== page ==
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It's the debt that gets you
Discussion started by Innings , 06 August, 2020 13:34
It's the debt that gets you
Innings 06 August, 2020 13:34
Any business that goes broke is almost always finally sunk by debt. When it's easy to borrow and nobody worries about your covenant, the business borrows whatever the banks are willing to lend. When recession comes you flail around, cutting costs, jobs, commitments, delaying payments to suppliers. Ultimately, none of it works, and the business either disappears altogether or swoons into the clutches of new owners.

The RFU annual accounts suggest that for years the ship has been kept afloat on a sea of borrowed money. The 2019 accounts suggest that net equity is actually negative. The significant new partnership with BA as stadium sponsors has to be in serious doubt of continuation beyond its legal commitment. This is likely to have been the most significant single source of income after ticket revenue and TV income. With the business model seemingly no longer viable, the RFU drops support for women's rugby, regional development, sevens, the Championship and any other activity that can be abandoned. How long before the money runs out and we see CVC or other 'partners' taking over the RFU altogether?



Innings

Points win matches: tries win hearts and minds.

Re: It's the debt that gets you
Duncan96 06 August, 2020 17:46
Do you know if most other Unions are in the same same pickle?
If they are, one solution is to play a vastly increased number of international matches. It would take a cartel of them to take on the French and English clubs to ram this through though

Re: It's the debt that gets you
Innings 06 August, 2020 19:30
I have no idea of what will happen next. However, I very much doubt that the future can be any sort of return to the far-off days of January 2020.



Innings

Points win matches: tries win hearts and minds.

Re: It's the debt that gets you
Duncan96 08 August, 2020 21:41
With the Championship becoming semi pro and ring fencing themselves from the Premiership that is certainly true

Re: It's the debt that gets you
Innings 09 August, 2020 11:12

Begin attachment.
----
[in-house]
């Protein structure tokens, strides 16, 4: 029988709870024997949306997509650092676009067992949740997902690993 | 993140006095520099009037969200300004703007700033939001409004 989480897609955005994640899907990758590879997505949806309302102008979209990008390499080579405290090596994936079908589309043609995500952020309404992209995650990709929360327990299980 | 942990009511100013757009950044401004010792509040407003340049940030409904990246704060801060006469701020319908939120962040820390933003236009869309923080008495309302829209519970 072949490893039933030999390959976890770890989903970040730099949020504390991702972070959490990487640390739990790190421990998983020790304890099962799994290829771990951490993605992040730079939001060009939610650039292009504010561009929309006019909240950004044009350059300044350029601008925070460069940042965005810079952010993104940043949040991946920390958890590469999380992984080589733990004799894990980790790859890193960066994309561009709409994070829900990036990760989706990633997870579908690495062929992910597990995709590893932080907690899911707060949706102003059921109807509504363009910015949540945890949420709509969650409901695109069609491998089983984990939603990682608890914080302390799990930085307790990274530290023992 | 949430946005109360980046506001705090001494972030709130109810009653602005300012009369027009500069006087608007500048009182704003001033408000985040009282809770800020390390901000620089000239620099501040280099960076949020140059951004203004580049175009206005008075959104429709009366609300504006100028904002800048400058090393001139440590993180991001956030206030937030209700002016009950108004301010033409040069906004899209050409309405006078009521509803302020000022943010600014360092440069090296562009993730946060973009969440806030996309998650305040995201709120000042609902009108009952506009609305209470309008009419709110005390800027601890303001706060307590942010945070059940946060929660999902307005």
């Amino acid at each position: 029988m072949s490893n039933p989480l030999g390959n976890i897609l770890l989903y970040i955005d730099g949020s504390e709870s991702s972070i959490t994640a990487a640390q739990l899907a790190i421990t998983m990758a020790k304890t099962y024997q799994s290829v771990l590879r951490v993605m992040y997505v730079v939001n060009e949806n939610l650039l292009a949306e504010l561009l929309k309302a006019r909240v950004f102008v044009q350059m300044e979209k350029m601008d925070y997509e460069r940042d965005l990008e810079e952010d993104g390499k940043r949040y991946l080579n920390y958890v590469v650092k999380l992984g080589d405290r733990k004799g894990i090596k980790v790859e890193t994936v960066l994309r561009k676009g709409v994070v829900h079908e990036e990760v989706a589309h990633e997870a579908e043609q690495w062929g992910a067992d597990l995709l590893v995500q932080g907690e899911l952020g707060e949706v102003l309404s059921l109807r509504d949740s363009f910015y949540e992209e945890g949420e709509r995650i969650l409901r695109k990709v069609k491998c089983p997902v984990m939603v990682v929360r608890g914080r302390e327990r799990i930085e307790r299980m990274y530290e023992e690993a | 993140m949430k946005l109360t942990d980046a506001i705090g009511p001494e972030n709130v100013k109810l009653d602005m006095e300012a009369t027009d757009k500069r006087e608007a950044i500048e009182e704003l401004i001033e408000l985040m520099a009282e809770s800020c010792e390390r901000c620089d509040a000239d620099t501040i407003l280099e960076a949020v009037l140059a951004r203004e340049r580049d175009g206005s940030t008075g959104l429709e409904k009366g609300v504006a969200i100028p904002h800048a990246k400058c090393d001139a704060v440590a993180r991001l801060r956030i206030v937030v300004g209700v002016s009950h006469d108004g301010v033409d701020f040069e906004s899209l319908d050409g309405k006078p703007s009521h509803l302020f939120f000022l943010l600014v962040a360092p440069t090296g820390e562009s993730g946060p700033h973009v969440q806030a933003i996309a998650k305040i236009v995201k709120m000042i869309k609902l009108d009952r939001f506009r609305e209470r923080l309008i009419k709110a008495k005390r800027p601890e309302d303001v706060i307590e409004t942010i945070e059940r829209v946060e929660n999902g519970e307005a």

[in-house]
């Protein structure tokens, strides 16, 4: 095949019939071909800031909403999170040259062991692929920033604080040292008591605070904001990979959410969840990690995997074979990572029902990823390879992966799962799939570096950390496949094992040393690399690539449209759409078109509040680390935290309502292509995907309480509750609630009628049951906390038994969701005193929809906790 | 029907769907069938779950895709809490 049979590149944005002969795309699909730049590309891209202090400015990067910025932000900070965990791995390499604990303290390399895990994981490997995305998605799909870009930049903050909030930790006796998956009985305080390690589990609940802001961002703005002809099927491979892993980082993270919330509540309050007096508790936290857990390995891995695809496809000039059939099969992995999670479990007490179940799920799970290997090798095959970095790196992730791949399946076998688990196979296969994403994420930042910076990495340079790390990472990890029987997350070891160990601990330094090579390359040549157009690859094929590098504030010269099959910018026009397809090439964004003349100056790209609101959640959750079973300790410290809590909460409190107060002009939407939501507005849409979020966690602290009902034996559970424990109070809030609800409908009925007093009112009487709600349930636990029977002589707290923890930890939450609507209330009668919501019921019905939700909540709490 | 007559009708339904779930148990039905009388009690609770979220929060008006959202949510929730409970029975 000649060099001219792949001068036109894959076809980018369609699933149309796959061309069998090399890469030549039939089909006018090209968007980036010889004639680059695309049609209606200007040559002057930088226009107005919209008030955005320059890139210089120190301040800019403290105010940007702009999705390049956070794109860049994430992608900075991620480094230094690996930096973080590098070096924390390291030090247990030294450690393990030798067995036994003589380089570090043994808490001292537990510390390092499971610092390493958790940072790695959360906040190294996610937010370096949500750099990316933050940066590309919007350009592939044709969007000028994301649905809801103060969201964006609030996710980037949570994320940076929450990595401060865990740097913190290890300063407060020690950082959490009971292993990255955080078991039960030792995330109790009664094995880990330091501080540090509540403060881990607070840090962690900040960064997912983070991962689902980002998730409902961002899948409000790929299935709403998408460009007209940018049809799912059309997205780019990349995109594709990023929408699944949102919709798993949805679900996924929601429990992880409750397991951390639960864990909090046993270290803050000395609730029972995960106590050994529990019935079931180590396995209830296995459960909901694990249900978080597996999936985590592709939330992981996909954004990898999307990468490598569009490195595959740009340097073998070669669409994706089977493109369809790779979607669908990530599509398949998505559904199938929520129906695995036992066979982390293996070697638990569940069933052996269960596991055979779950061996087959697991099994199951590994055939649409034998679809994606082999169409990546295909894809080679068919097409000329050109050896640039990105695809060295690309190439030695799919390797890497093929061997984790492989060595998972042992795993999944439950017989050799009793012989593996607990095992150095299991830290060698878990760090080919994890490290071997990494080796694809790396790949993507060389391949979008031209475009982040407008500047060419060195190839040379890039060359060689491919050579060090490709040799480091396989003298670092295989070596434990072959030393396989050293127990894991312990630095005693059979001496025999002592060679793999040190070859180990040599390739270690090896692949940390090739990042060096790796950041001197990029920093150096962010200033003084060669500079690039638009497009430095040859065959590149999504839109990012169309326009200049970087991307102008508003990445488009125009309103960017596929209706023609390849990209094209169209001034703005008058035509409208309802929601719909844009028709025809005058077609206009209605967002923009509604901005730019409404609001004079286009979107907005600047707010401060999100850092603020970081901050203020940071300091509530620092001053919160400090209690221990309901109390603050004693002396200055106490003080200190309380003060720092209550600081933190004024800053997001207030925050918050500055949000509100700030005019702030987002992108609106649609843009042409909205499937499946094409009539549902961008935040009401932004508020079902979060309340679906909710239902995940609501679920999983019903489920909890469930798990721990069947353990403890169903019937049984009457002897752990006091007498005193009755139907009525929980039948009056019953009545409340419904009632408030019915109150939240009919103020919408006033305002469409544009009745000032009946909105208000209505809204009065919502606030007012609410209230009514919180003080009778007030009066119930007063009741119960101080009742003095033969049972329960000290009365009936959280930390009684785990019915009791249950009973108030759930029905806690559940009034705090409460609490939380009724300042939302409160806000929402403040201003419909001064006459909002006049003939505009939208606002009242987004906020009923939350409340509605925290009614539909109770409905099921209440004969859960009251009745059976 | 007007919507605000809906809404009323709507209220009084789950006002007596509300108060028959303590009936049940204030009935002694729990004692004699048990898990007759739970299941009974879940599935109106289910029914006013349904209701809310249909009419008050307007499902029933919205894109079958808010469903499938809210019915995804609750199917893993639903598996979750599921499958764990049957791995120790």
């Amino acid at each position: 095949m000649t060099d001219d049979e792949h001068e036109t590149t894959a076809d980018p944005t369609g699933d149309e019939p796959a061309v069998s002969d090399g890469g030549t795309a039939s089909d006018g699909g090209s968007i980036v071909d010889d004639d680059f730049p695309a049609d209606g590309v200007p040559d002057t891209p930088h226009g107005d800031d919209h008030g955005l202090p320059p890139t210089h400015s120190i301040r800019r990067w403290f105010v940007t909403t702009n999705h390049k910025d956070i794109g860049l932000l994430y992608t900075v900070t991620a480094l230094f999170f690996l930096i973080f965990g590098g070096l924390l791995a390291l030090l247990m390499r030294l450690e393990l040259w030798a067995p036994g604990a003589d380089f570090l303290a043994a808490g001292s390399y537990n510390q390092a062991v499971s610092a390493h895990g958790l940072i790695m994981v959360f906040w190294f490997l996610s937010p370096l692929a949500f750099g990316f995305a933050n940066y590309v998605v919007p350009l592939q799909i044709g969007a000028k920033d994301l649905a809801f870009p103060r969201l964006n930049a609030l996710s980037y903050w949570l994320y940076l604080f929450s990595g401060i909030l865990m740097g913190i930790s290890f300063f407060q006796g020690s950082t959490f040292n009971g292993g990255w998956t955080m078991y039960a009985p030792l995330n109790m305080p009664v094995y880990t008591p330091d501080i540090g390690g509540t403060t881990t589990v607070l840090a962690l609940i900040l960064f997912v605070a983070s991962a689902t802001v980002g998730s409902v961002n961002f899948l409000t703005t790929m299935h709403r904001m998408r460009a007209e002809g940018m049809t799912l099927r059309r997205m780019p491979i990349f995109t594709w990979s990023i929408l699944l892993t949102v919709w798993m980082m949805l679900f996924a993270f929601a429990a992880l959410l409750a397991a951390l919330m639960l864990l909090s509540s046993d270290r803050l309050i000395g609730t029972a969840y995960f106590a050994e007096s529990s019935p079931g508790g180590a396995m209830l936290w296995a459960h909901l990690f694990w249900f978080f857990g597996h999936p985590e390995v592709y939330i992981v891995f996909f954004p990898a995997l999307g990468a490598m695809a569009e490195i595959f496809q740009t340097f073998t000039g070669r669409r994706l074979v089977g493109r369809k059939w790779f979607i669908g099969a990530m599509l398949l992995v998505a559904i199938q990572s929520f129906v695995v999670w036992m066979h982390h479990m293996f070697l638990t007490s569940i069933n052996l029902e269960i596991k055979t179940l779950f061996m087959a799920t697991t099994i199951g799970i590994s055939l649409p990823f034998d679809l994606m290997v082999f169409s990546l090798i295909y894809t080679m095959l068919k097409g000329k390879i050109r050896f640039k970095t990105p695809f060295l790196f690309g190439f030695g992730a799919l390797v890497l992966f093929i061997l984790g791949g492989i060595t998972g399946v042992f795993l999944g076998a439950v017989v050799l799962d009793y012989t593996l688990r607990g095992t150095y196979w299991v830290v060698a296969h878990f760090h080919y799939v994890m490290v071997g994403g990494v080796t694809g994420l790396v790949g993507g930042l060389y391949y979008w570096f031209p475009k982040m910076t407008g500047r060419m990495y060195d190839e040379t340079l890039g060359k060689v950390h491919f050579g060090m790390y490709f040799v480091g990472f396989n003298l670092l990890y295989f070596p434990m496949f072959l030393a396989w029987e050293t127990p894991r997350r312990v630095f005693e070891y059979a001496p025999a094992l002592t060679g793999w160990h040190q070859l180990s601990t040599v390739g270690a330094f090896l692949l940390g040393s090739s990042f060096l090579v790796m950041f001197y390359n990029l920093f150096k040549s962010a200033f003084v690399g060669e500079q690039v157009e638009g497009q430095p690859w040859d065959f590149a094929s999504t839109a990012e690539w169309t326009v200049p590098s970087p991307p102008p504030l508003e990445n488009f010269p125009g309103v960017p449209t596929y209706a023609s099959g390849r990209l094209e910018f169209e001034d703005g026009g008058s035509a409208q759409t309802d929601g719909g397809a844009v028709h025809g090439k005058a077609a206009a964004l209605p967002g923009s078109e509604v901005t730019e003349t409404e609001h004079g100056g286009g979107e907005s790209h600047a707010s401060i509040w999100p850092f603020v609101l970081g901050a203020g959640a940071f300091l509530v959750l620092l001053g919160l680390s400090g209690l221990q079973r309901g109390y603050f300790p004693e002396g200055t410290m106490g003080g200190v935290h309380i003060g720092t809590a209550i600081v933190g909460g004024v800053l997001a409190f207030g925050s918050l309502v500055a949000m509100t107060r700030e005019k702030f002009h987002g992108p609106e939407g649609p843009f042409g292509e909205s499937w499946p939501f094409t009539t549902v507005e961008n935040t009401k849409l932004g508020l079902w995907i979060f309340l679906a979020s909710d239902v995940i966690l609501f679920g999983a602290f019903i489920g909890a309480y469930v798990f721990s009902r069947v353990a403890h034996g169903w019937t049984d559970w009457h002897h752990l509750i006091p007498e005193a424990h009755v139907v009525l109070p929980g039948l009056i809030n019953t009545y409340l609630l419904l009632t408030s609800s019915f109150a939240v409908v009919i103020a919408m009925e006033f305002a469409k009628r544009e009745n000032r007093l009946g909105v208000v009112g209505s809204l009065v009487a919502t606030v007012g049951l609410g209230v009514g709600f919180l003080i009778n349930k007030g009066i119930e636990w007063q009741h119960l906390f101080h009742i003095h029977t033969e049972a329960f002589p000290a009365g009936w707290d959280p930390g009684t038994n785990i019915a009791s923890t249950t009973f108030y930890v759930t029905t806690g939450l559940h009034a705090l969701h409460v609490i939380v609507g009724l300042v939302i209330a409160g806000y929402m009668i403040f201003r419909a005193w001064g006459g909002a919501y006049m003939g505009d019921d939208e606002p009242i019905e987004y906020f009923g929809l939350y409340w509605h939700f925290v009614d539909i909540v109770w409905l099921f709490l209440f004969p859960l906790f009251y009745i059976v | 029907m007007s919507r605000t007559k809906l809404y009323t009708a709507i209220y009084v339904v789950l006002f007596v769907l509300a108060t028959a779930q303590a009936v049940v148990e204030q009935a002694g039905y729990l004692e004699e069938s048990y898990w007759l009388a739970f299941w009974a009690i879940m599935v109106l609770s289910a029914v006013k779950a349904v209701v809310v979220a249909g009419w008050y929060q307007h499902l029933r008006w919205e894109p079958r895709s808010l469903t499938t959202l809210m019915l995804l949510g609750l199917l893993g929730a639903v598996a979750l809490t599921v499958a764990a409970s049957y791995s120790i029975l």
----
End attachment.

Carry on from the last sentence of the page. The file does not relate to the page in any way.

The RFU seems to be taking a very narrow view of its obligations, driven by debt and over-expansion. The entire game for them is reduced to one team. Could there be a re-alignment that involved a complete rift between the RFU and Premiership on one side and the rest of England rugby on the other? Who would then legitimately claim to speak for english rugby?



Innings

Points win matches: tries win hearts and minds.

Re: It's the debt that gets you
myleftboot 09 August, 2020 14:18
Innings, in this scenario, who got the cash?!!

Re: It's the debt that gets you
Innings 09 August, 2020 17:26
If you mean the overall situation of money in and money out, have a look at the accounts.
> Over-spend on the England rugby set-up - 70 million a year -, increase of 11% between 2017-18 and 2018-19
> Spend on rugby development- 34 million year, reduced by 1% in the same periods
> Pressure to keep on servicing bank debt, which now exceeds 125 million
> 580 on the pay-roll, most the 250 in 'rugby development' now gone of course.
> Lavish pay and allowances for the executives at Twickenham, non executive directors' pay increased by 47% in 2018-19

all might deserve attention. The underlying ethos seemed to be that if they could borrow it they should do so. In the 2018-19 accounts they seem to be suggesting that a new 100 million drawdown facility, on top of existing debt, was available to keep the ship afloat. The reality was that there were no effective reserves, proportionate to the revenue and costs streams. That meant that when the recession arrived there was nothing available to avoid the crisis gap between income and expenditure. Emergency measures were therefore extreme, because there was no plan for any sort of set-back.

An ignorant outsider might think that entire golden galleon floated on the money generated by about 15-20 days of business every year with the addition of extra borrowing each year. Losing one or two days at Twickenham would have been grim, four or five critical, and to lose the whole lot was almost terminal. Reported losses in the previous two reporting years could have been the result of accounting matters. However, the ultimate reality check is cash-flow, which shows that cash went out faster than it came in during both years 2017-18 and 2018-19. By the end of 2018-19 period, cash in hand amounted to less than six weeks' worth of cash-flow.

This is a case where the auditors got it right, but there were no shareholders to hold the board to account.

And finally: Apart from the 200+ staff involved in "Stadium, commercial and administration", what do the 114 paid for 'professional rugby' actually do? After all, the players are not employees of the RUF, and do they need four times as many employees as match day squad size?



Innings

Points win matches: tries win hearts and minds.


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